The Game Boy was first released in Japan. Nintendo opened up the new frontier of portable gaming to the masses over thirty years ago, forever changing the video game environment. The Game & Watch series of the corporation allowed you to carry limited gaming experiences with you on the move, but the Game Boy was a very different beast.
The Nintendo GameBoy console was a revolution when it was released in Japan 25 years ago today. The screen was tiny, and the graphics were confined to shades of grey on a dreary green background. The original version may today appear hopelessly big, but it was breathtakingly sleek back then, a genuine console that could be played anywhere — a brilliant gaming analog of the personal stereo.
The Micro vision, launched in 1979 and billed by its manufacturer, toy giant Milton Bradley, as a "programmable electronic game system," was the first handheld games machine with interchangeable cartridges. Surprisingly, the console was nothing more than a box with a small screen, with each game cart having its own central processor and memory chip.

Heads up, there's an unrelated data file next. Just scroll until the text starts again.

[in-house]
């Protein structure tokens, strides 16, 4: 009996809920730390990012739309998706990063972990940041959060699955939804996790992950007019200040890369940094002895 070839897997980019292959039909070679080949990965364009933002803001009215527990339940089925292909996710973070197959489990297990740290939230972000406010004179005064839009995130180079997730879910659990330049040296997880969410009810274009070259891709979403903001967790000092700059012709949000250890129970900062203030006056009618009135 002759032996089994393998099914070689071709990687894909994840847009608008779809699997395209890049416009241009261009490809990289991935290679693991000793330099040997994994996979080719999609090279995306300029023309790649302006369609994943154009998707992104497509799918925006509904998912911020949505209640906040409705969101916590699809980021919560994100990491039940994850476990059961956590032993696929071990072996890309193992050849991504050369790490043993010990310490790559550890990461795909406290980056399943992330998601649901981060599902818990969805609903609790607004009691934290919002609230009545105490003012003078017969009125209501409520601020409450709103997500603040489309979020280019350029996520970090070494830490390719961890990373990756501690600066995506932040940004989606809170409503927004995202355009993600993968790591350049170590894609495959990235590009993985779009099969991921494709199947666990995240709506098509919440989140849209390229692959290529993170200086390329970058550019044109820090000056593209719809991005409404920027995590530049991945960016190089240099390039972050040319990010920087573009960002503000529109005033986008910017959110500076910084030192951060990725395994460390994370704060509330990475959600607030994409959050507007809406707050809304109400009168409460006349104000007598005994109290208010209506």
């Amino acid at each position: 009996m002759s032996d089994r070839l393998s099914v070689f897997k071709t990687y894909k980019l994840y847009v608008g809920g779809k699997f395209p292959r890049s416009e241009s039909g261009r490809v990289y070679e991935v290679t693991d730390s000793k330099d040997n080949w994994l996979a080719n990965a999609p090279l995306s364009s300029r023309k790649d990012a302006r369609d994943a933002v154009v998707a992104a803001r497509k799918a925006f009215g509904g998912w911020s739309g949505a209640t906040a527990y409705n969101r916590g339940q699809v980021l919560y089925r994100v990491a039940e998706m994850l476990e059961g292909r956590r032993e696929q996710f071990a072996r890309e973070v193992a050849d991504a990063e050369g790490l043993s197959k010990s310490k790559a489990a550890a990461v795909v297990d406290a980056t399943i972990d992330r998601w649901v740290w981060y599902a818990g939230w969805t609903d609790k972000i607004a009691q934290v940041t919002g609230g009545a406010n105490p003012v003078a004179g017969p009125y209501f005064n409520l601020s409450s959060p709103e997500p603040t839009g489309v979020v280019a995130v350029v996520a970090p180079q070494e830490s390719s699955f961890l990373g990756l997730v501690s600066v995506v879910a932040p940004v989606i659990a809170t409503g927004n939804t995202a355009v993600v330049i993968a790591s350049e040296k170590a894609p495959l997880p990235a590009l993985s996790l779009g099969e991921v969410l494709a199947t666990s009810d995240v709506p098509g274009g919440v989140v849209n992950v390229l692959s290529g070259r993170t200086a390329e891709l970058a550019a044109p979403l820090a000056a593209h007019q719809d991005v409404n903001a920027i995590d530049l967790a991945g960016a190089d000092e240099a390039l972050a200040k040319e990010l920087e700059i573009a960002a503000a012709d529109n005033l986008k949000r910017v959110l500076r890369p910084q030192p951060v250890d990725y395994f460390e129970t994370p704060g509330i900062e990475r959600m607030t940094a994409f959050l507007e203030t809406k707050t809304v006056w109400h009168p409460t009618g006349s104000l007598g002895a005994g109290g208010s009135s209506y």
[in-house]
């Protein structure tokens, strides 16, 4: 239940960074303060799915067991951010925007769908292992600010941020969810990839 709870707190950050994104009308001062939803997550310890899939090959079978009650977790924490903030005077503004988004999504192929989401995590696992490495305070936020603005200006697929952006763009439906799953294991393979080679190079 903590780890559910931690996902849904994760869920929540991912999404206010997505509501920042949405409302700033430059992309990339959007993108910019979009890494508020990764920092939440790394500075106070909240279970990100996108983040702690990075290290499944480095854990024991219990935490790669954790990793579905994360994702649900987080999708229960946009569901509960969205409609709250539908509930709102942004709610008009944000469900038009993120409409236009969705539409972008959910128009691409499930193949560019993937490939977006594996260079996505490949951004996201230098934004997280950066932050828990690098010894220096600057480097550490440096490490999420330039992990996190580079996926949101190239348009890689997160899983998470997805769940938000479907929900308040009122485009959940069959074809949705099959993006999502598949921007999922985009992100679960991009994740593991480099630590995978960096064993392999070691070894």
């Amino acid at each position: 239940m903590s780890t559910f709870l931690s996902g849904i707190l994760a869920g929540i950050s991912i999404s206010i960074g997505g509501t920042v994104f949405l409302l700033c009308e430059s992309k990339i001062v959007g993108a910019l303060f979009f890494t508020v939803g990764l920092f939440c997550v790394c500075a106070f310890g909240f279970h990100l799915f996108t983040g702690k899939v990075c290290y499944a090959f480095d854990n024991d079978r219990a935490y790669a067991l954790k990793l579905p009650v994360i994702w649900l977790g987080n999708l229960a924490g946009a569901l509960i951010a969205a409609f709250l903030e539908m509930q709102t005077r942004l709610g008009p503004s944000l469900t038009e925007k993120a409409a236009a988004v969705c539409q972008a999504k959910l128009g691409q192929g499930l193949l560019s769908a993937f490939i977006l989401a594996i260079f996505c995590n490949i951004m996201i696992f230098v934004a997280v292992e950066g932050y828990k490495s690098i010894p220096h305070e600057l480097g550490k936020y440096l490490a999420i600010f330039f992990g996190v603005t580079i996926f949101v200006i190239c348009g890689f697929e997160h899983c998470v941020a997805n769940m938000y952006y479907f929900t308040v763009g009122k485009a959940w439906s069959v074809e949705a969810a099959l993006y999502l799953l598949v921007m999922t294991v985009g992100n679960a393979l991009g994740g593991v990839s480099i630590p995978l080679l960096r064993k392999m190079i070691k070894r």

Despite the introduction of many other, technologically superior handheld systems during its lifetime, the Game Boy was a huge hit. The Game Boy and Game Boy Color have sold a total of 118.69 million copies around the world. Within weeks of its introduction in the United States, the whole one-million-unit cargo was sold out.
The main controls for playing games are on the lower half of the Game Boy's front frame. The Game Boy includes a directional pad and four operation buttons labelled "A," "B," "SELECT," and "START." On the right side of the console, there is a volume control dial, and on the left side, there is a similar knob for adjusting the contrast. At the top of the Game Boy is a sliding on/off button as well as a slot for Game Boy cartridges.
Today you can play Nintendo GameBoy games with the help of emulators, ROMs. They can be used on almost any device like phone, tablet, PC or laptop. Find your favorite Nintendo GameBoy ROMs and enjoy.